Logging properties use the `%X{name}` notation and let you modify the format of access logs. The following are the default logging properties:

Property Description

`address`

Either the `X-Forwarded-For` header or the client IP address.

`user`

Principal name, if using authentication.

`method`

Method used. `PUT`, `GET`, and so on.

`protocol`

Protocol used. `HTTP/1.1`, `HTTP/2`, `HOTROD/2.9`, and so on.

`status`

An HTTP status code for the REST endpoint. `OK` or an exception for the Hot Rod endpoint.

`requestSize`

Size, in bytes, of the request.

`responseSize`

Size, in bytes, of the response.

`duration`

Number of milliseconds that the server took to handle the request.

 Use the header name prefixed with `h:` to log headers that were included in requests; for example, `%X{h:User-Agent}`.

## 2. Management Tooling

Management of Infinispan instances is all about exposing as much relevant statistical information that allows administrators to get a view of the state of each Infinispan instance. Taking in account that a single installation could be made up of several tens or hundreds Infinispan instances, providing clear and concise information in an efficient manner is imperative. The following sections dive into the range of management tooling that Infinispan provides.

### 2.1. JMX

Over the years, JMX has become the de facto standard for management and administration of middleware and as a result, the Infinispan team has decided to standardize on this technology for the exposure of management and statistical information.

#### 2.1.1. Understanding The Exposed MBeans

By connecting to the VM(s) where Infinispan is running with a standard JMX GUI such as JConsole or VisualVM you should find the following MBeans:

• For CacheManager level JMX statistics, without further configuration, you should see an MBean called org.infinispan:type=CacheManager,name="DefaultCacheManager" with properties specified by the CacheManager MBean .

• Using the cacheManagerName attribute in globalJmxStatistics XML element, or using the corresponding GlobalJmxStatisticsConfigurationBuilder.cacheManagerName(String cacheManagerName) call, you can name the cache manager in such way that the name is used as part of the JMX object name. So, if the name had been "Hibernate2LC", the JMX name for the cache manager would have been: org.infinispan:type=CacheManager,name="Hibernate2LC" . This offers a nice and clean way to manage environments where multiple cache managers are deployed, which follows JMX best practices .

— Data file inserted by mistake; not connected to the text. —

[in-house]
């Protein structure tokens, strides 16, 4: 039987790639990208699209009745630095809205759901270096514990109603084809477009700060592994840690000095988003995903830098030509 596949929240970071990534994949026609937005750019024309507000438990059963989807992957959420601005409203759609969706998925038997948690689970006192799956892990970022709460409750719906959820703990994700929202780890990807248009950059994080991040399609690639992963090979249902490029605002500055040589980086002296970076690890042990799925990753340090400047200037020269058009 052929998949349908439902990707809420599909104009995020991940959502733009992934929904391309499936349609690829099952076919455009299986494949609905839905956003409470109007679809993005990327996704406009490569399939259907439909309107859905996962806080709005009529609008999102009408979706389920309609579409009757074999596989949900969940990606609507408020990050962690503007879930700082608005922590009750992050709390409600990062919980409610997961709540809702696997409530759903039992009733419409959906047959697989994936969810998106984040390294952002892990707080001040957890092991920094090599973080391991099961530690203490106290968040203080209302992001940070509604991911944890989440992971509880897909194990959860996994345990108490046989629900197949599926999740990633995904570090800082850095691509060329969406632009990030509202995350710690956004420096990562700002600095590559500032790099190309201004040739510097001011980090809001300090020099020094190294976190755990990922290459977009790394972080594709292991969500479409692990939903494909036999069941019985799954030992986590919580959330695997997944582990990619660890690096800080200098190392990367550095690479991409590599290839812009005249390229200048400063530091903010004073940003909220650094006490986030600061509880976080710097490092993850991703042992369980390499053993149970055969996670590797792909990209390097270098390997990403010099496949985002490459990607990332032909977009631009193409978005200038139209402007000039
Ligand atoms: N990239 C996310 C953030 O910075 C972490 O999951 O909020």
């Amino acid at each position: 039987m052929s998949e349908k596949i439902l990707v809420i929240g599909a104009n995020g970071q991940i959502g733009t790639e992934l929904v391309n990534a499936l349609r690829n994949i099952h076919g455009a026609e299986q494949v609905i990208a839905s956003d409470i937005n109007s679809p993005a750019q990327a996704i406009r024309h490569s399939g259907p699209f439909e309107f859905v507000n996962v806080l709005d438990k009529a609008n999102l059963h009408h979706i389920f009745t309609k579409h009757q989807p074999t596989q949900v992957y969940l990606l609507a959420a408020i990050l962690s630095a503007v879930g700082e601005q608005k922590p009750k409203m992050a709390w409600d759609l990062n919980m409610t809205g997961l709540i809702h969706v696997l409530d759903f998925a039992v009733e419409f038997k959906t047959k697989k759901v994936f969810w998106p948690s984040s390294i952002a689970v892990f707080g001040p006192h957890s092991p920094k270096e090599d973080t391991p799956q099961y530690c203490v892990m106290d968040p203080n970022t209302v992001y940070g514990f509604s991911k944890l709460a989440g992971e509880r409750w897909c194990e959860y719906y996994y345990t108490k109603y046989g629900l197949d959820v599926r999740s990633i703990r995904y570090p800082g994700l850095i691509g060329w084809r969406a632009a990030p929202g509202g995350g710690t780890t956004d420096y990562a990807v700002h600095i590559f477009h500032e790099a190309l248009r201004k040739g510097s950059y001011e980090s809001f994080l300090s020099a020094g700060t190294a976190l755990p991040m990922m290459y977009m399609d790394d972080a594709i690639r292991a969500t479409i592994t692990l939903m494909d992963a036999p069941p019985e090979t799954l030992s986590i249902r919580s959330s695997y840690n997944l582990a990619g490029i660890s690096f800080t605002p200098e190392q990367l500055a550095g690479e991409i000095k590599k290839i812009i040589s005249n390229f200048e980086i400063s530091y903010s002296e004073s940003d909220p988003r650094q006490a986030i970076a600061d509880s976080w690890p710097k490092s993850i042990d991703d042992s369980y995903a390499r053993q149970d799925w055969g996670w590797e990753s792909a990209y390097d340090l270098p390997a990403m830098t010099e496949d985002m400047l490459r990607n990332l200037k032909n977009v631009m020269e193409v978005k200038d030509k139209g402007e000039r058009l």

• For Cache level JMX statistics, you should see several different MBeans depending on which configuration options have been enabled. For example, if you have configured a write behind cache store, you should see an MBean exposing properties belonging to the cache store component. All Cache level MBeans follow the same format though which is the following: `org.infinispan:type=Cache,name="${name-of-cache}(${cache-mode})",manager="${name-of-cache-manager}",component=${component-name}` where:

• ${name-of-cache} has been substituted by the actual cache name. If this cache represents the default cache, its name will be `___defaultCache`. •${cache-mode} has been substituted by the cache mode of the cache. The cache mode is represented by the lower case version of the possible enumeration values shown here.

• ${name-of-cache-manager} has been substituted by the name of the cache manager to which this cache belongs. The name is derived from the cacheManagerName attribute value in `globalJmxStatistics` element. •${component-name} has been substituted by one of the JMX component names in the JMX reference documentation .

For example, the cache store JMX component MBean for a default cache configured with synchronous distribution would have the following name: `org.infinispan:type=Cache,name="___defaultcache(dist_sync)",manager="DefaultCacheManager",component=CacheStore`

Please note that cache and cache manager names are quoted to protect against illegal characters being used in these user-defined names.

#### 2.1.2. Enabling JMX Statistics

The MBeans mentioned in the previous section are always created and registered in the MBeanServer allowing you to manage your caches but some of their attributes do not expose meaningful values unless you take the extra step of enabling collection of statistics. Gathering and reporting statistics via JMX can be enabled at 2 different levels:

CacheManager level

The CacheManager is the entity that governs all the cache instances that have been created from it. Enabling CacheManager statistics collections differs depending on the configuration style:

• If configuring the CacheManager via XML, make sure you add the following XML under the `<cache-container />` element:

`<cache-container statistics="true"/>`